Photo: Pixabay, CC0

Bonner and Associates – a lobbying firm acting on the behalf of energy companies – sent more than a dozen letters with forged letterheads from well-known organisations to US Congress members, urging them to vote against a bill for more regulation on energy.

Photo: Pixabay, CC0

In 2009, when the United States Congress was debating the American Clean Energy and Security Act, a lobbying firm acting on behalf of the American Coalition for Clean Coal Electricity (ACCCE) sent fraudulent letters to representatives in an effort to influence the vote. The ACCCE – whose members include Arch Coal, Murray Energy and Peabody Energy – hired the lobbying firm Bonner and Associates to persuade congressional representatives to reject the energy bill.

Illegitimately used letterheads

Bonner and Associates stole letterheads from organisations that were well known for their protection of women, minorities and marginalised groups, and sent forged letters to representatives urging them to vote against the bill. In total, a congressional investigation revealed that Bonner sent 13 fraudulent letters to Representatives Perriello, Dahlkemper and Carney.

The lobbyists misappropriated letterheads from the National Association of the Advancement of Colored People (NAACP), Creciendo Juntos, the American Association of University Women and the American Legion – groups that were actually in favour of the bill.[1] Bonner and Associates claimed that the letters were sent by a “rogue temporary employee”, but failed to inform the congressional representatives of this fraud until weeks after the vote.[2]

In a Congressional hearing, the “president of the ACCCE admitted that he knew about the forgeries at least two days before the House voted on the climate bill but did not notify the targeted lawmakers until after the votes were recorded”.[3] The ACCCE claims they did not approve of this tactic, but the fact that they knew about the fraudulent letters and did not inform lawmakers until after the vote strongly suggests intent to block regulation that would harm the interest of ACCCE’s members.[4] In its review of an earlier version of this case study, ACEEE indicated that it has numerous policies, procedures, and controls in place to protect against fraudulent lobbying, and that this case was an isolated incident.[5]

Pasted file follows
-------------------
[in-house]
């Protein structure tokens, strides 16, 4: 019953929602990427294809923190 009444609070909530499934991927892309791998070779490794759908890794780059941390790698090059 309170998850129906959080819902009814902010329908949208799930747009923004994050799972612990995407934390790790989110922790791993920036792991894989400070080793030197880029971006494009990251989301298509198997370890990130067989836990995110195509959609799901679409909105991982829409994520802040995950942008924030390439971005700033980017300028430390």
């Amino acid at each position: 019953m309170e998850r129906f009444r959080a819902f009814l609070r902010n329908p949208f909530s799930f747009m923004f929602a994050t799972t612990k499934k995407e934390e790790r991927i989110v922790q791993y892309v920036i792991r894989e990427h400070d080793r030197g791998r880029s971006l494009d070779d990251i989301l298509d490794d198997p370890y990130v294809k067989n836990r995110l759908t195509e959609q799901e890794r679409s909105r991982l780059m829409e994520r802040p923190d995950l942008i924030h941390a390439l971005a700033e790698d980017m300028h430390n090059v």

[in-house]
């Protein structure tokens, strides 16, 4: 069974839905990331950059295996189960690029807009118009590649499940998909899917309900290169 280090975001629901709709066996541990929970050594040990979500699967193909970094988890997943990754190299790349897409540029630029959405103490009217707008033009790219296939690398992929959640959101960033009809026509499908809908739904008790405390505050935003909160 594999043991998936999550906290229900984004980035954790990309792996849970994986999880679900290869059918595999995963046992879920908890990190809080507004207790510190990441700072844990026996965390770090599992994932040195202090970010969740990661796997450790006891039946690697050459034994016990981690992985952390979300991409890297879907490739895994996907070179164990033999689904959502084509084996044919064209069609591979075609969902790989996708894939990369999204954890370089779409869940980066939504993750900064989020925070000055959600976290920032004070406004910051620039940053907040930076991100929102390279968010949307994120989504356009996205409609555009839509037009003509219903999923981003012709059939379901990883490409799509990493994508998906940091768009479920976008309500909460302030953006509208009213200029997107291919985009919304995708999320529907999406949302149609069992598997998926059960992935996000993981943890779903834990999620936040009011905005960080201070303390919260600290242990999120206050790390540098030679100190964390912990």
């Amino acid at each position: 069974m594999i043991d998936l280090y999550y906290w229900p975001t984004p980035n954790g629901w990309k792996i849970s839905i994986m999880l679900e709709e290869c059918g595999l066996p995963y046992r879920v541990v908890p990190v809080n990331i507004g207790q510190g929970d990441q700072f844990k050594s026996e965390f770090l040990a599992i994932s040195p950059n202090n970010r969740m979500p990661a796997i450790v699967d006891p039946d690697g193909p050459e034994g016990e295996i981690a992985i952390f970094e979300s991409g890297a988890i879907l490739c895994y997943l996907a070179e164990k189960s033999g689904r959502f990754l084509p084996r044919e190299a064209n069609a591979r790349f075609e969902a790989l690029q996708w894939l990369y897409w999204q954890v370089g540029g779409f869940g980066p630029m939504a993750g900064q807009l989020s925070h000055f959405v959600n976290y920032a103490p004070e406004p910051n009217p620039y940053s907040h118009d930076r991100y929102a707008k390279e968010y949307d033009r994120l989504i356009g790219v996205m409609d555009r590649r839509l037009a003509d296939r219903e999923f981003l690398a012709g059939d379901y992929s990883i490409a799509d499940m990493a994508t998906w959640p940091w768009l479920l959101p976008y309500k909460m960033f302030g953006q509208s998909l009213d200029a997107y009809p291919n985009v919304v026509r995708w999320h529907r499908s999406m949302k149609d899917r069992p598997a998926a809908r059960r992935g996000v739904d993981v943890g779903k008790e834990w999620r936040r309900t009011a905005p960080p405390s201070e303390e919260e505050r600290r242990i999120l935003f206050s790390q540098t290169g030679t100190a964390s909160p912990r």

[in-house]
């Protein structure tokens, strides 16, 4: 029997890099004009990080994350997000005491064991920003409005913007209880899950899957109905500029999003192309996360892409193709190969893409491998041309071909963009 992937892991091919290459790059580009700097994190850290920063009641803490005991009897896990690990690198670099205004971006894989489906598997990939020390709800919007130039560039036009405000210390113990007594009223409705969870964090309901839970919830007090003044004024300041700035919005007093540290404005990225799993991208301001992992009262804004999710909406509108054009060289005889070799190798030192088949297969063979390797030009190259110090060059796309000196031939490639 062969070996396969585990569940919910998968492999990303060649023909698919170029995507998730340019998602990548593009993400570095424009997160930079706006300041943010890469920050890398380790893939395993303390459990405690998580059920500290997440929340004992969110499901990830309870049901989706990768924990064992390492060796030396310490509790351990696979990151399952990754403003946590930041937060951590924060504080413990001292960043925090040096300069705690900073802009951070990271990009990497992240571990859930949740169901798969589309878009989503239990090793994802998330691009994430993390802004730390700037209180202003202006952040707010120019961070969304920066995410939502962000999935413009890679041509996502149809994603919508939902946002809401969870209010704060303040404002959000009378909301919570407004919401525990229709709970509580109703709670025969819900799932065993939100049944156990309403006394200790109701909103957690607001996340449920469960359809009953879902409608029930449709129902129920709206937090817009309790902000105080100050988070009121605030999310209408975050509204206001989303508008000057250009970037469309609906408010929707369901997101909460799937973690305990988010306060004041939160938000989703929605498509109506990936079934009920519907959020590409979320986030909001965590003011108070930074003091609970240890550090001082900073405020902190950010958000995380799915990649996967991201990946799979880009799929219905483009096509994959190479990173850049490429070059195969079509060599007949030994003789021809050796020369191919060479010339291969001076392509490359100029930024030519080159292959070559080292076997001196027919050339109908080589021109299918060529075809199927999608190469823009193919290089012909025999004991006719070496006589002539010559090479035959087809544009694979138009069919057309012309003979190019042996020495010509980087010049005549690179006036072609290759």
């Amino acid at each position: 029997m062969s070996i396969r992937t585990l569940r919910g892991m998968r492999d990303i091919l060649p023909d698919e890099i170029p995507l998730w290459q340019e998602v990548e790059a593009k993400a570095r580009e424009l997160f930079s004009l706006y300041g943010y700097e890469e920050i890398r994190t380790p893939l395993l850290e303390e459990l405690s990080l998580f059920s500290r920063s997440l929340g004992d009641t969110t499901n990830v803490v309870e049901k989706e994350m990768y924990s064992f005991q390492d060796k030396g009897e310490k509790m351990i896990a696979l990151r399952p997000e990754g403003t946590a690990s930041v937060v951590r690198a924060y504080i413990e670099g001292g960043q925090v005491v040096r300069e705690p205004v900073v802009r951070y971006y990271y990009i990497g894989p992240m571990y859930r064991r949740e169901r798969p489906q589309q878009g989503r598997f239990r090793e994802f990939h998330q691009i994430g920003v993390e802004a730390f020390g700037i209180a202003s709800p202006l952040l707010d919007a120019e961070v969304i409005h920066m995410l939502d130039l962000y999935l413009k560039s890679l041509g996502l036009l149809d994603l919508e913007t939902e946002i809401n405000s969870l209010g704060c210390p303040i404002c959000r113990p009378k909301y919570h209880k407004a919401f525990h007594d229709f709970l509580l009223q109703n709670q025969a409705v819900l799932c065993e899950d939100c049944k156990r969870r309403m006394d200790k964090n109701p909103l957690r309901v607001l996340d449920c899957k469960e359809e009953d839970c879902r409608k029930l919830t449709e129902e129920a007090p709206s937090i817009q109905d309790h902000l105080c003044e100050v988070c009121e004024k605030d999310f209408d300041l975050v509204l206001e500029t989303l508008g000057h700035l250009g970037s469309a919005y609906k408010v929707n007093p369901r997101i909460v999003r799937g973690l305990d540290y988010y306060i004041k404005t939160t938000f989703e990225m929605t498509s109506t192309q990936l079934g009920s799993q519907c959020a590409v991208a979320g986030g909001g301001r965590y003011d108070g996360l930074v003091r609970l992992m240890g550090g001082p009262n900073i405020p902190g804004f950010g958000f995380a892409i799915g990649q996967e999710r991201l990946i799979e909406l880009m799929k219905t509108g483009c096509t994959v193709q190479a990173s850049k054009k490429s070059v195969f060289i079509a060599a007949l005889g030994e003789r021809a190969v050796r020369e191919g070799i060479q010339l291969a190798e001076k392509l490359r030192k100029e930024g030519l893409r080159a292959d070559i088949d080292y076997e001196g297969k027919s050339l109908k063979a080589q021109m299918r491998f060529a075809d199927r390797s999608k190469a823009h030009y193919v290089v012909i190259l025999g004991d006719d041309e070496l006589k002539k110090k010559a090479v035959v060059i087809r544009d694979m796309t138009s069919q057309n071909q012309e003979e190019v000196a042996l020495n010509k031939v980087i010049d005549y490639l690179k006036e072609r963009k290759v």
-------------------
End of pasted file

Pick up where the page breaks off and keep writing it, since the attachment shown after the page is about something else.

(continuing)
[1] Stephanie Strom, “Coal Group Is Linked to Fake Lobbying Letters on Climate Bill”, The New York Times, August 4, 2009, (accessed October 23, 2019).

[2] Kathy Mulvey and others, “The Climate Deception Dossiers: Internal Fossil Fuel Industry Memos Reveal Decades of Corporate Disinformation”. (Cambridge, MA: Union of Concerned Scientists, 2015), p. 18, (accessed October 23, 2019).

[3] Mulvey and others, p. 18.

[4] Although the House passed the bill, it was never voted on by the Senate: US Congress, “H.R.2454 – American Clean Energy and Security Act of 2009” (accessed February 4, 2020).

[5] America’s Power (formerly ACCCE). “RE: Review announcement case description ACCCE”. October 1, 2019